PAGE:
History of the Lieutenancy

The Office of Lord-Lieutenant has military origins dating back to the reign of Henry VIII. Before that time, the Sheriff had been responsible for maintaining order in the county and for using whatever military measures were required to defend Surrey and its inhabitants.

In Tudor England, Henry created the role of Lord-Lieutenant to take over those duties and to control the military forces of the Crown. The first record of a Lord-Lieutenant of Surrey was in 1551 – William Parr KG, Marquis of Northampton. 

From 1569, Deputy Lieutenants could be appointed. Later in the 16th century, a more formal system for the Lieutenancy was introduced ‘for the suppressing of any commotion, rebellions or unlawful assemblies’. In1662, the Lord-Lieutenant was given entire control of the militia.

It was not until the Regulation of the Forces Act in 1871 that direct control of the militia was transferred from the Lord-Lieutenant back to the Crown. In 1921 the Lord-Lieutenant finally lost the power to call on all able-bodied men of Surrey to fight in case of need. Despite this, links to the Armed Forces of the Crown, most especially the Volunteer Reserve Forces and Cadets, are still an important element of today’s role for the Lieutenancy.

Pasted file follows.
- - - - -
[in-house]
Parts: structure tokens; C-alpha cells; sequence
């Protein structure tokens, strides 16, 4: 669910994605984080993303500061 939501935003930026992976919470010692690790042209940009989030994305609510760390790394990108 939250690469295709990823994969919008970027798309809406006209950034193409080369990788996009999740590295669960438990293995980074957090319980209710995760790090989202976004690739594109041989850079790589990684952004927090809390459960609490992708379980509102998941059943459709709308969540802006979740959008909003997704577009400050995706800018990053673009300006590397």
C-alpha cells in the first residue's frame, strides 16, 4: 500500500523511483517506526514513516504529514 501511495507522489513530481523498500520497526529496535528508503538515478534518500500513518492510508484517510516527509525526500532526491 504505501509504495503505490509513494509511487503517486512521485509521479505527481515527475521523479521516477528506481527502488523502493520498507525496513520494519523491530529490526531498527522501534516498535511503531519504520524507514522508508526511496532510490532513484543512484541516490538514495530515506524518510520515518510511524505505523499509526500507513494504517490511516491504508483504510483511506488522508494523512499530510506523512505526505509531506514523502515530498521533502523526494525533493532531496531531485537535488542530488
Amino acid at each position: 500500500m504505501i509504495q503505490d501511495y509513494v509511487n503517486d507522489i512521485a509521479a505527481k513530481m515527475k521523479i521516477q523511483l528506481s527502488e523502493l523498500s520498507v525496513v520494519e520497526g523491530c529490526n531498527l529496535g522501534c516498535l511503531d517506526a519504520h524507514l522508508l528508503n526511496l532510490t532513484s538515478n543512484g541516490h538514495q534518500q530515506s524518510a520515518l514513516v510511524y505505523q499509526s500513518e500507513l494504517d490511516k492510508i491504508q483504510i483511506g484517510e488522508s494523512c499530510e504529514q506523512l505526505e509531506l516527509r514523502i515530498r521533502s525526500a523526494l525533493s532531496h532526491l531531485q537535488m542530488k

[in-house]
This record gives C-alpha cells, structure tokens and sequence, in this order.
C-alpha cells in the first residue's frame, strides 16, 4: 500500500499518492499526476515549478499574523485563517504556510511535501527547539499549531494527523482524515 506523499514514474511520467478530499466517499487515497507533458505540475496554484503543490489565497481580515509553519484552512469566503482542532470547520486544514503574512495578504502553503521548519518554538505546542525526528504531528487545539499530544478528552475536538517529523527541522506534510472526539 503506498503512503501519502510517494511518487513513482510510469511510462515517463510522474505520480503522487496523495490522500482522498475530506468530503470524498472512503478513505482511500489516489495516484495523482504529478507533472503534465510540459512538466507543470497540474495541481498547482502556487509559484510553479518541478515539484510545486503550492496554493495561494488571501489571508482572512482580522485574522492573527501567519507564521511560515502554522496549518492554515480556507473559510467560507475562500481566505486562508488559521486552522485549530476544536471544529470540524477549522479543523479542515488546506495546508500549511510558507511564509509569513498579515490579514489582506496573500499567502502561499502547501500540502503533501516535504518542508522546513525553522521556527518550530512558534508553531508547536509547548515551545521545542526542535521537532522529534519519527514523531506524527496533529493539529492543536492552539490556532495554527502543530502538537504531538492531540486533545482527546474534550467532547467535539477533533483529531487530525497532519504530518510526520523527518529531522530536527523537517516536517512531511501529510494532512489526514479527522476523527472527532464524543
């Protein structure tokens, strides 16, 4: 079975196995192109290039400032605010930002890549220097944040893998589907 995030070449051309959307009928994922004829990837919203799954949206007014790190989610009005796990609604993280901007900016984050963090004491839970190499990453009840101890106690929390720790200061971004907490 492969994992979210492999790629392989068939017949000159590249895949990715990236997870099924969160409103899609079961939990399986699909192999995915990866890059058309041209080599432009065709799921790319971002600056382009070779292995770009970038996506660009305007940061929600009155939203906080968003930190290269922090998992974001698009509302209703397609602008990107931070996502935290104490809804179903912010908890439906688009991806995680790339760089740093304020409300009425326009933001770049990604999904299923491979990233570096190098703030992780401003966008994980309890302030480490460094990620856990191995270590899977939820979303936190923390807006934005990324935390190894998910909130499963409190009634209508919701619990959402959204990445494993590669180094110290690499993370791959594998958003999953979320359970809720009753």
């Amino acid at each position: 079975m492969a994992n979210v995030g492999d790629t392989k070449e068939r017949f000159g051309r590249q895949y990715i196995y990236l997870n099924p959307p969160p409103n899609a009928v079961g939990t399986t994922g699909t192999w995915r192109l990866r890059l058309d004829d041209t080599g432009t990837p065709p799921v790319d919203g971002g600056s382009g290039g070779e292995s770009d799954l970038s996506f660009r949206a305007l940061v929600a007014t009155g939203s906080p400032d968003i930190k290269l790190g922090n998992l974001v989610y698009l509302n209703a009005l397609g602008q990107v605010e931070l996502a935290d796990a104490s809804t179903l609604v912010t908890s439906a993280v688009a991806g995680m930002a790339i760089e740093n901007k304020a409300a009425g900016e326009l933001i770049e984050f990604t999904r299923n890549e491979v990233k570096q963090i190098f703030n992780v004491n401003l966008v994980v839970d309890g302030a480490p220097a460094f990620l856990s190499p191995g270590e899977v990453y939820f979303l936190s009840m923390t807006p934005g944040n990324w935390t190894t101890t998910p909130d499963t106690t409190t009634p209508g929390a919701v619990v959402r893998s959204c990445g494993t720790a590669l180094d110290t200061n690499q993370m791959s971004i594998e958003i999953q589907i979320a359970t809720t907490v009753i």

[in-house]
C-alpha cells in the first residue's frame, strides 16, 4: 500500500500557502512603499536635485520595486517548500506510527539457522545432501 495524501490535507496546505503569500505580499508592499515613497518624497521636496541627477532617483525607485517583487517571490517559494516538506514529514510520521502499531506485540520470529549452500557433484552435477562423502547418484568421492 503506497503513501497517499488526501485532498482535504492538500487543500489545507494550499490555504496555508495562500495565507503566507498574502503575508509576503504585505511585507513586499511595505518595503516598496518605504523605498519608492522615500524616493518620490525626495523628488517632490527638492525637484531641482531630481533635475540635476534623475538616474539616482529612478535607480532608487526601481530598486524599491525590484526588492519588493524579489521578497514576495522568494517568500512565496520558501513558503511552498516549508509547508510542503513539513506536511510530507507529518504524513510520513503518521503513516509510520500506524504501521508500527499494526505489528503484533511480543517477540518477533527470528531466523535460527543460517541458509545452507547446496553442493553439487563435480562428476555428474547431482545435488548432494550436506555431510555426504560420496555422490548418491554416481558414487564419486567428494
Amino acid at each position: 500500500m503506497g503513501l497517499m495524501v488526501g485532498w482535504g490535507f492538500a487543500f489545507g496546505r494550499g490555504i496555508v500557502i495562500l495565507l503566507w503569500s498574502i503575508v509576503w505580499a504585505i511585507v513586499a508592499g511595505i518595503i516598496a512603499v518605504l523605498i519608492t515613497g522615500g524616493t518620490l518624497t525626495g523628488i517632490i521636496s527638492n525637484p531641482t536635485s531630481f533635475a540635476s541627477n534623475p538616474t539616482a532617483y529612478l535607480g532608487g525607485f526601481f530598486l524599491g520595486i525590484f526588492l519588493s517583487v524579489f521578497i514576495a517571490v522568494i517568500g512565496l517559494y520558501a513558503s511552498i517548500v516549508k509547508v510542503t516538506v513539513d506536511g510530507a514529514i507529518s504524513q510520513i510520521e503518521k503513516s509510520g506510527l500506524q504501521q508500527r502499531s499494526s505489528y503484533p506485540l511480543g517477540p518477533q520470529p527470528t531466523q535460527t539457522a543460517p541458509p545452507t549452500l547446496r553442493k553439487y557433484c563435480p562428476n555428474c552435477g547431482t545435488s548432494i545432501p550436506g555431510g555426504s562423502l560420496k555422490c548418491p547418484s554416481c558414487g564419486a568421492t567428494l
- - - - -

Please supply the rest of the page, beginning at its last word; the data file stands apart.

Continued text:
Historically, the Lord-Lieutenant has also been closely associated with the magistracy and, until the 19th century, was responsible for appointing the Clerk of the Peace. The current Lord-Lieutenant, Mr Michael More-Molyneux, is still appointed Keeper of the Rolls and chairs the Lord Chancellor’s Advisory Panel on the Magistracy. As such, it is his duty to ensure that the correct standard of conduct is observed by all Justices of the Peace.